We’ve noticed that Chicago contradicts some of the rules about the possessives of proper nouns that we learned <cough> several decades ago <cough> in grade school, so we wanted to do a quick review of apostrophes and Ss and what goes where.
This is the easiest: No matter what letter the word ends in, it takes ’s at the end.
- Kansas’s legislature
- Chicago’s lakefront
- Marx’s theories
- Dickens’s novels
- Berlioz’s works
This holds true even if the final s is unpronounced:
- Descartes’s three dreams
- François’s efforts to learn English
- Albert Camus’s novels
And even if the final s sounds like a z (as in Greek names):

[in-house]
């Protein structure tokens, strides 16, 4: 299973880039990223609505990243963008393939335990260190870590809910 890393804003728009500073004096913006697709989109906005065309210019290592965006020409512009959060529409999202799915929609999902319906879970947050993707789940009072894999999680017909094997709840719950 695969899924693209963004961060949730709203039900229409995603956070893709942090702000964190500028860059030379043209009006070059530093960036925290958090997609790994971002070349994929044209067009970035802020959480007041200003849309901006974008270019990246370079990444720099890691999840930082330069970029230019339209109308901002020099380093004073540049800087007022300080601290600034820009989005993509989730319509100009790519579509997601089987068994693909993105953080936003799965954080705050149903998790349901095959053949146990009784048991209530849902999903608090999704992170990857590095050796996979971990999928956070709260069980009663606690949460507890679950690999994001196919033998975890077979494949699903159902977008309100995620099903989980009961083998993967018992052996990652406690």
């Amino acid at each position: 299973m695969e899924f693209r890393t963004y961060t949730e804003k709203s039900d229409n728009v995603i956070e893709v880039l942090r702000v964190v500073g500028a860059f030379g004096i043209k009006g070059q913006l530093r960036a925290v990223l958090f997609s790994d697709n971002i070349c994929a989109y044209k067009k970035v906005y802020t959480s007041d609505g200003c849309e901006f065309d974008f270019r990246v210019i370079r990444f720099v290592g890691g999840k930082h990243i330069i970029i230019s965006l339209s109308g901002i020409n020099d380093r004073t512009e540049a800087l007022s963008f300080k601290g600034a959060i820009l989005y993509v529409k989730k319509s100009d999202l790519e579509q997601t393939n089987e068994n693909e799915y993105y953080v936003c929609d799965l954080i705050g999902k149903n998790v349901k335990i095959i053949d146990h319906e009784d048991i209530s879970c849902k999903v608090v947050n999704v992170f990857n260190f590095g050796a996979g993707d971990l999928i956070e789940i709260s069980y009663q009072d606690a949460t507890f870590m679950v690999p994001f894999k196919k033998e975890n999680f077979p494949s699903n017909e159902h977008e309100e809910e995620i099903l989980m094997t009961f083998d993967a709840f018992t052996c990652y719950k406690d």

- Euripides’s tragedies
- the Ganges’s source
- Xerxes’s armies
Here, you either want s’ or es’, depending on what letter the proper noun ends in. (Essentially, es’ if the word ends in s or z, and s’ for all other letters.)
- the Lincolns’ marriage
- the Williamses’ new house
- the Martinezes’ daughter
- dinner at the Browns’ (that is, at the Browns’ place)
Plural in form, but singular in meaning
And finally—and perhaps the trickiest of the lot—if the proper noun is already plural though it functions as one idea or unit (the United States is a perfect example), all you need to do is add an apostrophe to the s that’s already at the end of the noun.
- mathematics’ principles
- the series’ protagonist
- the United States’ role in international law
- the National Academy of Sciences’ new policy
We still have to check Chicago sometimes just to be extra sure, so we hope this refresher and accompanying CMoS links lend a hand.